Learning to Cope with Artistic Chameleon Aleqth

From his brand Cope to his history of multimedia art, look out for Alex Headlam

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All artwork by Aleqth, graphic by ONE37pm

“I’m world building here,” Alex Headlam smiles to me, his breath puffing out in a thick cloud as we sit across from each other at a park picnic table on one of the coldest days of the NYC winter thus far. Headlam’s artist moniker is Aleqth (“Alex, but with a lisp”) and he’s an interdisciplinary artist who masterfully evades any prescriptive notion of what kind of artist he is. Thus, world builder is the most accurate title. 

I connected with Alex through a mutual friend—and exceptionally talented artist—Vinnie Hager. I reached out to the America-born / Jamaica-raised artist to speak about his clothing design work under his brand name “Cope.” But his clothing design is the tip of the iceberg. Between the book he just released, the artwork he’s minted over the last year and the music he regularly produces, speaking with Alex is a clinic in what it is to be a contemporary creative.

Aleqth's Genesis

“I started making art, probably when I was 3 years old,” Alex tells me, but hesitates for a moment before adding: “Maybe when I was born. My mom said I was a very crazy character the first few months of my life, doing weird things, almost speaking to her. That’s a form of art, I’d say.” In his early years in Jamaica, Alex’s first medium was play-doh; he would concoct cars and other sculptures, eventually turning to paper and creating renditions of automobiles and vampires on the page. 

He moved to Columbia, Maryland around the age of twelve, where he lived with his grandmother until the rest of his family moved up as well. He identifies the age of 15 as the time when he started taking his art more seriously. “It wasn’t until I was 15—I’m 22 right now—that I started taking sharing my art on the internet more seriously. And with that, the art gets innately more serious,” Alex tells me. Much of his experience in the art, fashion and NFT world can be chalked up to community and the network he’s fostered on social media in the past seven or so years.

The brand name and style that Headlam is known for now was born in 2020, a little bit before he dropped out of college. “I was in a position where I didn’t feel creatively liberated,” he tells me before diving into the moment he came up with the Cope moniker. 

“I had this vision for a sculpture made out of a metal material that resembles a red Ferrari, kind of star circulating around me. And I tried to cut it out and put it on paper as a direct way to see it. But when I did that, it looked like a logo. So I scanned it and photoshopped it. And I’m like, this is something really special here. I look to the corner of my screen and I see the word ‘Cope’.” This moment would not just lead to the name itself, but a commitment to a dichotomous digital and physical production method that Headlam used for all 200 pieces of his recent book. More on that later.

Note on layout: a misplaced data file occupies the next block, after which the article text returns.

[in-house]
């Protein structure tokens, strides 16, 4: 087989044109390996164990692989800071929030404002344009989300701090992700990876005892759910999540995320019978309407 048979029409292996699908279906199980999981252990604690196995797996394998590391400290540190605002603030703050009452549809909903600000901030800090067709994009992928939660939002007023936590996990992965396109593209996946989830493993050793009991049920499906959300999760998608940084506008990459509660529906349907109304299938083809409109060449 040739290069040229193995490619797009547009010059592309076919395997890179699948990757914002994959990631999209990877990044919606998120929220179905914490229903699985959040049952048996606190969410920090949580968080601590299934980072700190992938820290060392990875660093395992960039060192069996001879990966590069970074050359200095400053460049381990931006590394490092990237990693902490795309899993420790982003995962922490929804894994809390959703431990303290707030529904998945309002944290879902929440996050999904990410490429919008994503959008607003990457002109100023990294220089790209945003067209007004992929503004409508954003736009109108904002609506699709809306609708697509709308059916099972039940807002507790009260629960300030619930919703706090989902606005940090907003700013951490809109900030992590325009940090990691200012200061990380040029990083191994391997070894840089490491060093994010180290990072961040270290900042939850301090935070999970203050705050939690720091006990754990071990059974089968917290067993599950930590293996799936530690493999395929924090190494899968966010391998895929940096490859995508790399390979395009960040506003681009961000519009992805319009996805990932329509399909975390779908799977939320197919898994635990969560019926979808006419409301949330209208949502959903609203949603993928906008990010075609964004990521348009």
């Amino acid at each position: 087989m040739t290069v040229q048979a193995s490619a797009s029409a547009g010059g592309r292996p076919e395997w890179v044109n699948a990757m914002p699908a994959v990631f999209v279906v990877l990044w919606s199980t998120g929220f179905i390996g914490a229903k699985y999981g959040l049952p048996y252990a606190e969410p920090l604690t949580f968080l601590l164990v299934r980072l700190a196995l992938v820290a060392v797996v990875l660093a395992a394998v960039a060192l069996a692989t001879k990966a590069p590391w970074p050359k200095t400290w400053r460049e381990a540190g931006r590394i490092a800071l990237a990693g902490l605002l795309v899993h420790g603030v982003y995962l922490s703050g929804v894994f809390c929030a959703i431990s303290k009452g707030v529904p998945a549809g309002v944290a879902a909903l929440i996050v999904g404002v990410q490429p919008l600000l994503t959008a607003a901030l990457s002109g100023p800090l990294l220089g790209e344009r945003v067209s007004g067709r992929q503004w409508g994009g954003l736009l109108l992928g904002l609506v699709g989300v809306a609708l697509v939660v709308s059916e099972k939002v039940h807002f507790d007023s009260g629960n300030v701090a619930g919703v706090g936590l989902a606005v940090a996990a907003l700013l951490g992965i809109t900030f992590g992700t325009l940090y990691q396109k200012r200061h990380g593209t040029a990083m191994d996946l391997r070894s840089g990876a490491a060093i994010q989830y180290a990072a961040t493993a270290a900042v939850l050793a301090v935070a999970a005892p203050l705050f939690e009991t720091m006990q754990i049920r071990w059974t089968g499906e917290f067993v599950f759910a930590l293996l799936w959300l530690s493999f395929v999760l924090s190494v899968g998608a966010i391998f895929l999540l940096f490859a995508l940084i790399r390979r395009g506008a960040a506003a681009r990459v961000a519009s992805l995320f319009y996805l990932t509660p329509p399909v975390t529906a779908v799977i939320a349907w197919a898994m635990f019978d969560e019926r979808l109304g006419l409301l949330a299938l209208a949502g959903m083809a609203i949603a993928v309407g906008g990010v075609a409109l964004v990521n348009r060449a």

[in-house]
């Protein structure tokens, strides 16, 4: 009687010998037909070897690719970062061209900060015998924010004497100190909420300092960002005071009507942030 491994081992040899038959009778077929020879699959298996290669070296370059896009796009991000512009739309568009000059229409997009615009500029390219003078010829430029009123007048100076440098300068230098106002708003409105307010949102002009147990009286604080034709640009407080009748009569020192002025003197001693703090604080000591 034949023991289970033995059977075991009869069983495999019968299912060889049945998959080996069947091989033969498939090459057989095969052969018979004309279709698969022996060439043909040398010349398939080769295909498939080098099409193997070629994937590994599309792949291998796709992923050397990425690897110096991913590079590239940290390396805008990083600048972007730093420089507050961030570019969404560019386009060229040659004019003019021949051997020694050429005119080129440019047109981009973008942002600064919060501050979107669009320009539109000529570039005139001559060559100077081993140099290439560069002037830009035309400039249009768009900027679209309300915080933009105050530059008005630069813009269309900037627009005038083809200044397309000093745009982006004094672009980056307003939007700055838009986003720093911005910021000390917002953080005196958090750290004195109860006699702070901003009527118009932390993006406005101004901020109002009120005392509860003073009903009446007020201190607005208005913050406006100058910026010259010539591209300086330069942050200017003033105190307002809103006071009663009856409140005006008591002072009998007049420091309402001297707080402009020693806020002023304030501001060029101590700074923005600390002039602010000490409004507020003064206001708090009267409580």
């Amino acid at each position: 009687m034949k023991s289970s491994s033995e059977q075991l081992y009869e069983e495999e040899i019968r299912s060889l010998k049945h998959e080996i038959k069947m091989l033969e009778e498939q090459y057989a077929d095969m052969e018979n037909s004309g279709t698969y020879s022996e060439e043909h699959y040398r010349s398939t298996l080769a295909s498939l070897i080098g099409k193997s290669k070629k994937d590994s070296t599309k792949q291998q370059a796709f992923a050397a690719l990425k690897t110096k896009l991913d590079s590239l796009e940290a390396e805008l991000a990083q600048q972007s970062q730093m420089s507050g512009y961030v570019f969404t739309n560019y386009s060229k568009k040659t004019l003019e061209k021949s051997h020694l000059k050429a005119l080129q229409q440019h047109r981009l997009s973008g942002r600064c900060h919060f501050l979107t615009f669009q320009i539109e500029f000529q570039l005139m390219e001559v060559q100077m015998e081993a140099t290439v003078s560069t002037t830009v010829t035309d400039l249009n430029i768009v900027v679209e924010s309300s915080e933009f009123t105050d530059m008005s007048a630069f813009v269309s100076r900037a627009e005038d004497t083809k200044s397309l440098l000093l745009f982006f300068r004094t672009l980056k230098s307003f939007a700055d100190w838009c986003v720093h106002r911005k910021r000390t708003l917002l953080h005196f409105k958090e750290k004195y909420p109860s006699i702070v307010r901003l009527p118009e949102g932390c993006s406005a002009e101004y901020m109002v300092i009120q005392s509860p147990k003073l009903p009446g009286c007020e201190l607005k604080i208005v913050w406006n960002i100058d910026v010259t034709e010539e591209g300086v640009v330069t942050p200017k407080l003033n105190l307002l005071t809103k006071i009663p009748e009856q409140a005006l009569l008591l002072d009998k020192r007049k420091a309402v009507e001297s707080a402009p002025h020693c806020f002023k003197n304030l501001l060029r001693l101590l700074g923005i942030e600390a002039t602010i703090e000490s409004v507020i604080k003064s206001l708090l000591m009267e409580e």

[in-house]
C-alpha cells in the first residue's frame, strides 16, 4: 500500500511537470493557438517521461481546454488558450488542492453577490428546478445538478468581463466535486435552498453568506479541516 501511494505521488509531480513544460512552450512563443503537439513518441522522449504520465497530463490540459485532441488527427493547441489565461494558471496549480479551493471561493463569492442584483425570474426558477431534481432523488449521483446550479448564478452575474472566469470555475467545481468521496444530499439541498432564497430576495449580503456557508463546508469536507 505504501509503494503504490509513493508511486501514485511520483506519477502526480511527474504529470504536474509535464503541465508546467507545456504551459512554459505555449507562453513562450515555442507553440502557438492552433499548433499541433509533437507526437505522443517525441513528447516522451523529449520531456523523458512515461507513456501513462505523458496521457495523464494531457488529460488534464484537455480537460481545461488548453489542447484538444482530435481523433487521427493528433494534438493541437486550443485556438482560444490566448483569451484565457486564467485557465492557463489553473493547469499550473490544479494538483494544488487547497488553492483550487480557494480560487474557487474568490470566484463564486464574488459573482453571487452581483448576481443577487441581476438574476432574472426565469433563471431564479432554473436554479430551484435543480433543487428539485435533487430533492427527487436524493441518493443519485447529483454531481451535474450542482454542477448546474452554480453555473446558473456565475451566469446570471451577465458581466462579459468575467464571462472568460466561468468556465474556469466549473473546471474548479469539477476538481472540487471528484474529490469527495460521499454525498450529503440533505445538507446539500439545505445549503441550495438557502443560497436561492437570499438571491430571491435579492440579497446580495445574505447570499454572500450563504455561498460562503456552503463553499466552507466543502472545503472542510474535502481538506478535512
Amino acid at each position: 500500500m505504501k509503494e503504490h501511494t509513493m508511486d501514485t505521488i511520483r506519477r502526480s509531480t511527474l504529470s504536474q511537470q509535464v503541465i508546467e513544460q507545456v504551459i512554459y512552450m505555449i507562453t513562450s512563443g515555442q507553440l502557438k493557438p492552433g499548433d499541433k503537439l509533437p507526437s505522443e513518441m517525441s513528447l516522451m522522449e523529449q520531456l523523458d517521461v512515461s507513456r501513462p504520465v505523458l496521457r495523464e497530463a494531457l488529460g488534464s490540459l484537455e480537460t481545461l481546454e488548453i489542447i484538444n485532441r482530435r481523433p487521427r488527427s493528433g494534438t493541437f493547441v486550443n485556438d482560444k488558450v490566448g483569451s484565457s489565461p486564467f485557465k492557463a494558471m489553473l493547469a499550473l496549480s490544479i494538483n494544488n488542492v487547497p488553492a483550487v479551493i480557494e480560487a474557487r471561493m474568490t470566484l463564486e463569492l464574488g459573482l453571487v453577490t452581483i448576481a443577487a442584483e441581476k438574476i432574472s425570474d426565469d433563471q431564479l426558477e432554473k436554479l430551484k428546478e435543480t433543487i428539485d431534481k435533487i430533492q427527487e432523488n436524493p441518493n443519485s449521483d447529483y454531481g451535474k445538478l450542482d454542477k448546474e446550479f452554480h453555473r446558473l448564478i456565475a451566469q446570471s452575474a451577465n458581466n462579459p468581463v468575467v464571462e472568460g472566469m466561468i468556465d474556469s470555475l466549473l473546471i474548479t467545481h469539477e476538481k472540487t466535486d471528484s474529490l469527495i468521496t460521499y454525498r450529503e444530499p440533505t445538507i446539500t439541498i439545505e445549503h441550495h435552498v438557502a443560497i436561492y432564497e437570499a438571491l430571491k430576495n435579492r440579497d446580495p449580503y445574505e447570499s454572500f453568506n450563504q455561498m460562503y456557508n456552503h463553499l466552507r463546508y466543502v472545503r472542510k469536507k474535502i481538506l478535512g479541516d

“There’s an energy that I resonated with and I had to incorporate it [Cope]. I started making clothes under the name. And as time went on, I realized this is kind of a lifestyle that I’ve been living for I don’t even know how long,” Alex goes on. “To me, ‘Cope’ means to make the best out of any situation that you’re in and reinventing the perspective in which you see the world. Taking all the baggage and the negative, kind of making it a plus one instead of a negative.”

It doesn’t have to be a crazy sum going up, just one step closer to just being better is what Cope’s all about.

- Alex Headlam aka Aleqth

The Cope ethos has become a driving mentality for Alex’s entire worldview. “Everything that we consider bad maybe can be turned into something that works for us, instead of against us,” he remarks, adding: “And also, the sense of community, establishing that Cope also means to help others in some way and to combat negative forces.” 

Despite his fleshed out conception of the name, he leaves it open ended: “It’s ever-evolving. I’m still learning what it means as I go on.”

New Year’s Night of 2020, he began creating clothes under the newly christened name, screen printing ferociously in his parent’s basement. Soon after, he moved out of his parent’s place in Columbia to Baltimore City, before ultimately moving to Miami in 2021, where he currently resides.

Cope Volume 1

page 35
Page 35 / Cope Vol. 1 by Alex Headlam
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Page 200 / Cope Vol. 1 by Alex Headlam